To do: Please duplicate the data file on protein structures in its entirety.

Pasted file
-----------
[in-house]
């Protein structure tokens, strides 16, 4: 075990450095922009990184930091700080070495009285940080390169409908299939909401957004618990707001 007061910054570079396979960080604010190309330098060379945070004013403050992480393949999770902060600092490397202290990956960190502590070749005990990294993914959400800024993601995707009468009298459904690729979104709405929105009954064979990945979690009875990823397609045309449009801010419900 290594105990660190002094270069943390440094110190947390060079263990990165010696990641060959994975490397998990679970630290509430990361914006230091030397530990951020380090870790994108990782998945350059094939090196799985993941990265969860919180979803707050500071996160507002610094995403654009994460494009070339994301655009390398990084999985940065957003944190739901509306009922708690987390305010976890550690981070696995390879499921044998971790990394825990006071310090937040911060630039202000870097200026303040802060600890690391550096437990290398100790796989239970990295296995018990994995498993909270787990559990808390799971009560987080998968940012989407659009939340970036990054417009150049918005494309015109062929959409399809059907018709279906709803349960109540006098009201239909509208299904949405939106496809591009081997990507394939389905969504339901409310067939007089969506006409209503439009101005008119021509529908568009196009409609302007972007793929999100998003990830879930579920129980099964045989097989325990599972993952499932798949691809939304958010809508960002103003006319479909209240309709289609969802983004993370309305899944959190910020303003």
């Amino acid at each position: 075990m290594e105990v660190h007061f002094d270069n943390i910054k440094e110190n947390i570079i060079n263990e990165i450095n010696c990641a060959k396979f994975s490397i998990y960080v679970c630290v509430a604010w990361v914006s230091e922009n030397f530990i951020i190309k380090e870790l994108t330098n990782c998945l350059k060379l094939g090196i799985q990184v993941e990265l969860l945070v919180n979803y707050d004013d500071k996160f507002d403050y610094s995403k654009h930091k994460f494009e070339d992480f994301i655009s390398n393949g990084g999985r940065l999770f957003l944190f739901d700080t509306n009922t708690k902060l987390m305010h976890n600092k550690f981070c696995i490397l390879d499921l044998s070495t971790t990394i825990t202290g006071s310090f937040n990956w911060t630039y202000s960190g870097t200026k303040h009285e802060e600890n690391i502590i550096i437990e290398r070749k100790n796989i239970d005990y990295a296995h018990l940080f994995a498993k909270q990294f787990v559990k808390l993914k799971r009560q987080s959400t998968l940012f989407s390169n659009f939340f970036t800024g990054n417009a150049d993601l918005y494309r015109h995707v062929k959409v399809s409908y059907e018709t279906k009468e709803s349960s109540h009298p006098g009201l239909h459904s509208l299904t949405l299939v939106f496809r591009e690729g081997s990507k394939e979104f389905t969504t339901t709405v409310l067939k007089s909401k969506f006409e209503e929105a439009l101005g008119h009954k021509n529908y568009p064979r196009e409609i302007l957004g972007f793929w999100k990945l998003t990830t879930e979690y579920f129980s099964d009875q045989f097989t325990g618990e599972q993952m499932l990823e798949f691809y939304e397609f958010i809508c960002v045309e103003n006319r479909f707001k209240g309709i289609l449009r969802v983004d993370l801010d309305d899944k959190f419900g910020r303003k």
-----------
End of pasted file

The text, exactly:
[in-house]
């Protein structure tokens, strides 16, 4: 075990450095922009990184930091700080070495009285940080390169409908299939909401957004618990707001 007061910054570079396979960080604010190309330098060379945070004013403050992480393949999770902060600092490397202290990956960190502590070749005990990294993914959400800024993601995707009468009298459904690729979104709405929105009954064979990945979690009875990823397609045309449009801010419900 290594105990660190002094270069943390440094110190947390060079263990990165010696990641060959994975490397998990679970630290509430990361914006230091030397530990951020380090870790994108990782998945350059094939090196799985993941990265969860919180979803707050500071996160507002610094995403654009994460494009070339994301655009390398990084999985940065957003944190739901509306009922708690987390305010976890550690981070696995390879499921044998971790990394825990006071310090937040911060630039202000870097200026303040802060600890690391550096437990290398100790796989239970990295296995018990994995498993909270787990559990808390799971009560987080998968940012989407659009939340970036990054417009150049918005494309015109062929959409399809059907018709279906709803349960109540006098009201239909509208299904949405939106496809591009081997990507394939389905969504339901409310067939007089969506006409209503439009101005008119021509529908568009196009409609302007972007793929999100998003990830879930579920129980099964045989097989325990599972993952499932798949691809939304958010809508960002103003006319479909209240309709289609969802983004993370309305899944959190910020303003």
């Amino acid at each position: 075990m290594e105990v660190h007061f002094d270069n943390i910054k440094e110190n947390i570079i060079n263990e990165i450095n010696c990641a060959k396979f994975s490397i998990y960080v679970c630290v509430a604010w990361v914006s230091e922009n030397f530990i951020i190309k380090e870790l994108t330098n990782c998945l350059k060379l094939g090196i799985q990184v993941e990265l969860l945070v919180n979803y707050d004013d500071k996160f507002d403050y610094s995403k654009h930091k994460f494009e070339d992480f994301i655009s390398n393949g990084g999985r940065l999770f957003l944190f739901d700080t509306n009922t708690k902060l987390m305010h976890n600092k550690f981070c696995i490397l390879d499921l044998s070495t971790t990394i825990t202290g006071s310090f937040n990956w911060t630039y202000s960190g870097t200026k303040h009285e802060e600890n690391i502590i550096i437990e290398r070749k100790n796989i239970d005990y990295a296995h018990l940080f994995a498993k909270q990294f787990v559990k808390l993914k799971r009560q987080s959400t998968l940012f989407s390169n659009f939340f970036t800024g990054n417009a150049d993601l918005y494309r015109h995707v062929k959409v399809s409908y059907e018709t279906k009468e709803s349960s109540h009298p006098g009201l239909h459904s509208l299904t949405l299939v939106f496809r591009e690729g081997s990507k394939e979104f389905t969504t339901t709405v409310l067939k007089s909401k969506f006409e209503e929105a439009l101005g008119h009954k021509n529908y568009p064979r196009e409609i302007l957004g972007f793929w999100k990945l998003t990830t879930e979690y579920f129980s099964d009875q045989f097989t325990g618990e599972q993952m499932l990823e798949f691809y939304e397609f958010i809508c960002v045309e103003n006319r479909f707001k209240g309709i289609l449009r969802v983004d993370l801010d309305d899944k959190f419900g910020r303003k």